Three Thermalright True Spirit Heat Sinks, Reviewed

Thermalright True Spirit: A Cooler Option For Every Budget

Thermalright’s True Spirit family includes thin-profile coolers in three distinct sizes, offering varying levels of performance, and selling at three different price points.

The compact Thermalright True Spirit 90M is available for as little as £18 online. It’s aimed at processors with TDPs of 90 W or less. We'd recommend adjusting this thermal solution's fan speed through your motherboard's firmware, since the bundled does get pretty loud if it's allowed to spin up beyond 2000 RPM. If you feel like you need the fan's full performance to keep your CPU cool enough, then there are better options out there, and you'll probably need to spend a little more for an ambitious overclock. We do want to point out that the back plate Thermalright bundles yields a very solid installation, which is not a given for a cooler of this size and budget.

The larger Thermalright True Spirit 120M(BW) sports four 6 mm heat pipes and stands only 145 mm tall. It performs well given its size, and is even suitable for light overclocking (more so than the 90M). Selling for as low as £25, it’s supposed to be a budget cooler that also performs well, and it does meet this challenge. Still, the bundled fan is very noticeable at full speed. We'd like to see it run more quietly and vibrate less. Dial the fan back 20% or so to 1000 RPM, and it's a lot more tolerable, though it gives up some performance in the process. The 120M(BW)’s strong suit is good compatibility due to its compact measurements and bent heat pipes.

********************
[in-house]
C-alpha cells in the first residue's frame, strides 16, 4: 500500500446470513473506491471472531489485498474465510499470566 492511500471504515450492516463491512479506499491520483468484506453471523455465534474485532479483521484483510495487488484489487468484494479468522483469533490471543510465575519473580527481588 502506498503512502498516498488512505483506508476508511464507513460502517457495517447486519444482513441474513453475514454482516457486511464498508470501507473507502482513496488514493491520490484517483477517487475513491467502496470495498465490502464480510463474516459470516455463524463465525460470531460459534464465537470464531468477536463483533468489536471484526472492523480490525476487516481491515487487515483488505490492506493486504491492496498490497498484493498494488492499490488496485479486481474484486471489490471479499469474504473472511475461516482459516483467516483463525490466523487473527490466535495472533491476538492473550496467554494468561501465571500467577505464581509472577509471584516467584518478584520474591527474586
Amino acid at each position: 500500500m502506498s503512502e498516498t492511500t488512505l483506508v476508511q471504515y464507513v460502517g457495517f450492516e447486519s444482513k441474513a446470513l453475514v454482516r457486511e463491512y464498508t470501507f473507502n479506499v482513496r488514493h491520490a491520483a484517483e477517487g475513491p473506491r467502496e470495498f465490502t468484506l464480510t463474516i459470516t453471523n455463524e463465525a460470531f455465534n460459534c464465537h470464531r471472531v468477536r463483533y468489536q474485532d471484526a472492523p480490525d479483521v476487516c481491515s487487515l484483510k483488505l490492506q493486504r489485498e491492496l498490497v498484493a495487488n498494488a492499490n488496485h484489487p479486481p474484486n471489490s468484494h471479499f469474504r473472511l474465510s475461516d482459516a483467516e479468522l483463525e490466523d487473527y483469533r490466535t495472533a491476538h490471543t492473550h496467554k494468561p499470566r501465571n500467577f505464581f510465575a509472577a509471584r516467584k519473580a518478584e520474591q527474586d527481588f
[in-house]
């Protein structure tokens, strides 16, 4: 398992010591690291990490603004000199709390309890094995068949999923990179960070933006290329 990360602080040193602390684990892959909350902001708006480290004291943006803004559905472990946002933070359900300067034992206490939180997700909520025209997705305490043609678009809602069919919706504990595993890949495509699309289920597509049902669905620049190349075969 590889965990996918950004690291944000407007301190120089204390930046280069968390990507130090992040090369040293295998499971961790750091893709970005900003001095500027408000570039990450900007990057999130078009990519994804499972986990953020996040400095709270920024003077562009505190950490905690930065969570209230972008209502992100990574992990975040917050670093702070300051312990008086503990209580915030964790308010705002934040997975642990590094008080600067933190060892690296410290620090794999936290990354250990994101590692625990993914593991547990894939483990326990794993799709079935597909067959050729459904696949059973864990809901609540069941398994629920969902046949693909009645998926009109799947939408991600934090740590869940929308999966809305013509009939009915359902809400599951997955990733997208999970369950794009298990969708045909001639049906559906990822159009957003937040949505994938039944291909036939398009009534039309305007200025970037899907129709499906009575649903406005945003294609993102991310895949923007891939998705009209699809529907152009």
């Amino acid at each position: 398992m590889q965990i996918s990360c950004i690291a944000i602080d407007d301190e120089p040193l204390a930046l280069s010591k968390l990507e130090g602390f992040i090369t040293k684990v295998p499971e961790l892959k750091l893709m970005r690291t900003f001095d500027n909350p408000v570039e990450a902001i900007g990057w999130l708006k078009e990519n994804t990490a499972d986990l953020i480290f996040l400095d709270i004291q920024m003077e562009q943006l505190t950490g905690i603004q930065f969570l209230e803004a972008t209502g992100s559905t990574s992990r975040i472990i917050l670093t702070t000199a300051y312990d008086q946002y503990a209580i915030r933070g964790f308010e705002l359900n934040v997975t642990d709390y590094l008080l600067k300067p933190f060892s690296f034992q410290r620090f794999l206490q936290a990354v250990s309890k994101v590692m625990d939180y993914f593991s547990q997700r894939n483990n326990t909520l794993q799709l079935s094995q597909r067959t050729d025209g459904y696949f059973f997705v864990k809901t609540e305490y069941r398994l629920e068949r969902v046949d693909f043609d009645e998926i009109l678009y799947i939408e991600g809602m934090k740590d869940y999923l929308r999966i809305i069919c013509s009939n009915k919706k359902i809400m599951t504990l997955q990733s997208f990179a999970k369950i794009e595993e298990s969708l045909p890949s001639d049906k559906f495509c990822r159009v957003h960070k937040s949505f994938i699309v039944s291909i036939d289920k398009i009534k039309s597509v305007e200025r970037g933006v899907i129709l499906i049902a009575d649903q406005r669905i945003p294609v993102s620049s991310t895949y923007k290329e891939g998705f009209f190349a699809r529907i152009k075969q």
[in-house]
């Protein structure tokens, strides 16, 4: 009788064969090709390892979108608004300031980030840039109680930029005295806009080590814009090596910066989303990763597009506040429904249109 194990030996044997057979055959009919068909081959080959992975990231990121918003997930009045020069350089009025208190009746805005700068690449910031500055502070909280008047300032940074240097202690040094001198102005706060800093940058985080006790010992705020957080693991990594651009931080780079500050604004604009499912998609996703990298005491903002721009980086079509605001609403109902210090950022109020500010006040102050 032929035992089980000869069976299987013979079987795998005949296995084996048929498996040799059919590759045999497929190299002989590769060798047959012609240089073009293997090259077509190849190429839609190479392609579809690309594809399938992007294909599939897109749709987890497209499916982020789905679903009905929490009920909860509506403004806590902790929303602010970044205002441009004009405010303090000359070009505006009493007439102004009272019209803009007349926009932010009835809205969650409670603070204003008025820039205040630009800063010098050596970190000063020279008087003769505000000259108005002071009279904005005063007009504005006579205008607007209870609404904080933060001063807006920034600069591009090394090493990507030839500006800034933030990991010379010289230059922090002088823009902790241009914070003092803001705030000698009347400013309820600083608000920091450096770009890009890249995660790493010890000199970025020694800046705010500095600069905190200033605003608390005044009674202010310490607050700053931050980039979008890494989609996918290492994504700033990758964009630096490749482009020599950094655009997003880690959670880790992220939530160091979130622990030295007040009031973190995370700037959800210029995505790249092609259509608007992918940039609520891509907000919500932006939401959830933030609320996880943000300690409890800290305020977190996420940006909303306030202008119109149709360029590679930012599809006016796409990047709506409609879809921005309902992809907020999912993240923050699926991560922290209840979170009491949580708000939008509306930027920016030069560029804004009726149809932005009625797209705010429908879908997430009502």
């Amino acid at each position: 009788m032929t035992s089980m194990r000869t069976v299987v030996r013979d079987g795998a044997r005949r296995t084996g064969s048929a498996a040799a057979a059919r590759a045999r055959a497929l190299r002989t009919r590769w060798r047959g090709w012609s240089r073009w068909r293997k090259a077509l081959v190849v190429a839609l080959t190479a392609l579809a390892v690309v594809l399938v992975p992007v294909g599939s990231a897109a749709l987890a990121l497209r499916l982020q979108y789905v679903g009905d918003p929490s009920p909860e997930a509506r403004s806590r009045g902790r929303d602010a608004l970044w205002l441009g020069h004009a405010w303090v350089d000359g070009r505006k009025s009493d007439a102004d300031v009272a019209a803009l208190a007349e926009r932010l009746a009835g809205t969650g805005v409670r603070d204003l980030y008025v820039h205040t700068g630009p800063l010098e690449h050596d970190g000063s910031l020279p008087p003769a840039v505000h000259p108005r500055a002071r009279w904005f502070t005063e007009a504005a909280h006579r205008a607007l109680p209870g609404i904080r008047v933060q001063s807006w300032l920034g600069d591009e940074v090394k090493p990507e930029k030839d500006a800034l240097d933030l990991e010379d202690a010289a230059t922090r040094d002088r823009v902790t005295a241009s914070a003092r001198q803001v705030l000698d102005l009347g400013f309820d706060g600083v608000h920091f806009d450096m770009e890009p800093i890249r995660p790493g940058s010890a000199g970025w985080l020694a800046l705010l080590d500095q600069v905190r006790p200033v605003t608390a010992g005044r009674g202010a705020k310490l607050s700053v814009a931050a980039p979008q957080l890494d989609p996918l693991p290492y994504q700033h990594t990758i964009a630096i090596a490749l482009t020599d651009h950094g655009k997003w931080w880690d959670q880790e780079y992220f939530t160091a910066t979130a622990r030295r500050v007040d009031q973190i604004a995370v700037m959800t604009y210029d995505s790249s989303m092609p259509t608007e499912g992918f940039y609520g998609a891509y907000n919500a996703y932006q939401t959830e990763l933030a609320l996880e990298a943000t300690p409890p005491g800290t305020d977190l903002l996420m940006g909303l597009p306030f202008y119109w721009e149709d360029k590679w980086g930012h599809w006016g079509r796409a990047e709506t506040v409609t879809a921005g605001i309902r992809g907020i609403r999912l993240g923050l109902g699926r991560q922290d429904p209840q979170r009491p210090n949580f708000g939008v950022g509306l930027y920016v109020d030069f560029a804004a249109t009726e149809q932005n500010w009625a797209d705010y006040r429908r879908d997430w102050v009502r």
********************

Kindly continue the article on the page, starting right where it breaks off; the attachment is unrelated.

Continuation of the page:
Last up is the Thermalright True Spirit 140(BW). It’s the largest model in this heat sink family, sporting six 6 mm heat pipes and a height of 170 mm. This puts it in the enthusiast-oriented, overclocking-friendly, high-performance cooler segment.

Value is probably not the first thing that springs to mind when faced with its £40 price tag. But make no mistake; that's inexpensive considering the cooler’s performance level. You might be tempted to save a couple of bucks by buying the smaller 120M(BW), but extra money you spend buys a lot of additional performance, which is important when you're gunning for a aggressive overclock on a system you plan to use daily. Its fan is also quieter than the other two models we reviewed, making it the most pleasant of the three coolers in practical use. Even at 100% duty cycle, the cooler did well in our acoustic benchmarks. In light of that, the Thermalright True Spirit 140(BW) secures our Smart Buy award for excellent performance at a
reasonable price.

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  • mi1ez
    Sponsored?
  • JPNpower
    How does it compare to hyper 212 for no overclock high load i7?
  • mushibu09
    I also would like to know the results on how it compares to the Cooler Master Hyper 212 EVO
  • bigcyco1
    Thanks for the review.